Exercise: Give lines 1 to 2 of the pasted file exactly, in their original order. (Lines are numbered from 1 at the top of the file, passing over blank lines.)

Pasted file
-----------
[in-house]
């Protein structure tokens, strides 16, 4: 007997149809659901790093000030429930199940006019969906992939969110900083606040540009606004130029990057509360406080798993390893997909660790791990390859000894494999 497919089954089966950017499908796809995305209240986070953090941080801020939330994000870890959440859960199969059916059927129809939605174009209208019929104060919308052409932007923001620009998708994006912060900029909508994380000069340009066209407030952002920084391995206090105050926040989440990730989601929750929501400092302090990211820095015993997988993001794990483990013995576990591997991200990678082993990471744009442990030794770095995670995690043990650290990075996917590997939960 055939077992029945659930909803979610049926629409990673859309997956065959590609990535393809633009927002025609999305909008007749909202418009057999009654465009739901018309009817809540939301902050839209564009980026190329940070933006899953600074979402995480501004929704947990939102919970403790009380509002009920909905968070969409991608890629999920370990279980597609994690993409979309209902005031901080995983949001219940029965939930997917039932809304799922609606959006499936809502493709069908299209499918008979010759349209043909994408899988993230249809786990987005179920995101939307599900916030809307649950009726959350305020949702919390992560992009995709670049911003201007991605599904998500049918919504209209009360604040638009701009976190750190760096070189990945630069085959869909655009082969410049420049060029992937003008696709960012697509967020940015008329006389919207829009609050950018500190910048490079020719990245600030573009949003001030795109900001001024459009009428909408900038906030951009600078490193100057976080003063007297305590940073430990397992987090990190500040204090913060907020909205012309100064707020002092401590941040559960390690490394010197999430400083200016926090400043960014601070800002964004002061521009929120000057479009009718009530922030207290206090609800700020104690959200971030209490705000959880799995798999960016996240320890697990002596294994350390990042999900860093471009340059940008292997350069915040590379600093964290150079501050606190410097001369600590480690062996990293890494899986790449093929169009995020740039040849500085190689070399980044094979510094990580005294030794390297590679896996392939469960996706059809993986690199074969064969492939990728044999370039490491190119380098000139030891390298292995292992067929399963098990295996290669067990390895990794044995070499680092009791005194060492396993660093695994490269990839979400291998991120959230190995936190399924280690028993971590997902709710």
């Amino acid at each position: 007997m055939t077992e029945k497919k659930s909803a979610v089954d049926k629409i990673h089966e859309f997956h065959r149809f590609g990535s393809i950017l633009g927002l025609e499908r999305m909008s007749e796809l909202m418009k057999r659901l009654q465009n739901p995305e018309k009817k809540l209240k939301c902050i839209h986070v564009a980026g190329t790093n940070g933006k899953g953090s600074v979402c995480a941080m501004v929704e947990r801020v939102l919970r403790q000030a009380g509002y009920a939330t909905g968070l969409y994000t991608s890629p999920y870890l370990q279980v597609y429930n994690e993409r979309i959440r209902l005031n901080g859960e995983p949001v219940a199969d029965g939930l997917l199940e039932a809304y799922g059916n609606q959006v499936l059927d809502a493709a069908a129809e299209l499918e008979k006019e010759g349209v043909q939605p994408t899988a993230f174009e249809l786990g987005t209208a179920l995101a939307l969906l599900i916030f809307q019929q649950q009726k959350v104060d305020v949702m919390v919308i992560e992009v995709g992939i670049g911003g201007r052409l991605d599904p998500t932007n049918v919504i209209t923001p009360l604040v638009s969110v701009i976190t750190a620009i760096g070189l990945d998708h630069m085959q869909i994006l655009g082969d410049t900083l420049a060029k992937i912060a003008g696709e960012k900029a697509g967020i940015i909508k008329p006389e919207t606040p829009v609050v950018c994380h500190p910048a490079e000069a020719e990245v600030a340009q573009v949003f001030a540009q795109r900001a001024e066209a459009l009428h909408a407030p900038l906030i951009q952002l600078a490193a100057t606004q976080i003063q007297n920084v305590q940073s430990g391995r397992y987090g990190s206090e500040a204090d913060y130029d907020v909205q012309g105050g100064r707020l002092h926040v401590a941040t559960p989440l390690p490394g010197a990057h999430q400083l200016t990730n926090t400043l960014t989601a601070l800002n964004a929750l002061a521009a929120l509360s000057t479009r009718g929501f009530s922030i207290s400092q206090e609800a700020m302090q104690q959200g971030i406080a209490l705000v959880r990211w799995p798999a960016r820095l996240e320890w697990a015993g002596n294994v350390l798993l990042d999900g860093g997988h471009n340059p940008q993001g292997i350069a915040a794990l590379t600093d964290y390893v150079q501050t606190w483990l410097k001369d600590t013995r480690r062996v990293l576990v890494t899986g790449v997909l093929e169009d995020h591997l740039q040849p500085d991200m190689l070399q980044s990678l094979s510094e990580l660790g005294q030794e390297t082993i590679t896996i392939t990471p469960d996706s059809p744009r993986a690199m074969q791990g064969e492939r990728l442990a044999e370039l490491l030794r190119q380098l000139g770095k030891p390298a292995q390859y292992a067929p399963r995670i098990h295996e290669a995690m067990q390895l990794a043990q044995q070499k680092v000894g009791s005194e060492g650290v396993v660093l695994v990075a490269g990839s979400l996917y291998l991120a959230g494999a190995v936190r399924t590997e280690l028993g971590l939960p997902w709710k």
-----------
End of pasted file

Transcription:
[in-house]
């Protein structure tokens, strides 16, 4: 007997149809659901790093000030429930199940006019969906992939969110900083606040540009606004130029990057509360406080798993390893997909660790791990390859000894494999 497919089954089966950017499908796809995305209240986070953090941080801020939330994000870890959440859960199969059916059927129809939605174009209208019929104060919308052409932007923001620009998708994006912060900029909508994380000069340009066209407030952002920084391995206090105050926040989440990730989601929750929501400092302090990211820095015993997988993001794990483990013995576990591997991200990678082993990471744009442990030794770095995670995690043990650290990075996917590997939960 055939077992029945659930909803979610049926629409990673859309997956065959590609990535393809633009927002025609999305909008007749909202418009057999009654465009739901018309009817809540939301902050839209564009980026190329940070933006899953600074979402995480501004929704947990939102919970403790009380509002009920909905968070969409991608890629999920370990279980597609994690993409979309209902005031901080995983949001219940029965939930997917039932809304799922609606959006499936809502493709069908299209499918008979010759349209043909994408899988993230249809786990987005179920995101939307599900916030809307649950009726959350305020949702919390992560992009995709670049911003201007991605599904998500049918919504209209009360604040638009701009976190750190760096070189990945630069085959869909655009082969410049420049060029992937003008696709960012697509967020940015008329006389919207829009609050950018500190910048490079020719990245600030573009949003001030795109900001001024459009009428909408900038906030951009600078490193100057976080003063007297305590940073430990397992987090990190500040204090913060907020909205012309100064707020002092401590941040559960390690490394010197999430400083200016926090400043960014601070800002964004002061521009929120000057479009009718009530922030207290206090609800700020104690959200971030209490705000959880799995798999960016996240320890697990002596294994350390990042999900860093471009340059940008292997350069915040590379600093964290150079501050606190410097001369600590480690062996990293890494899986790449093929169009995020740039040849500085190689070399980044094979510094990580005294030794390297590679896996392939469960996706059809993986690199074969064969492939990728044999370039490491190119380098000139030891390298292995292992067929399963098990295996290669067990390895990794044995070499680092009791005194060492396993660093695994490269990839979400291998991120959230190995936190399924280690028993971590997902709710």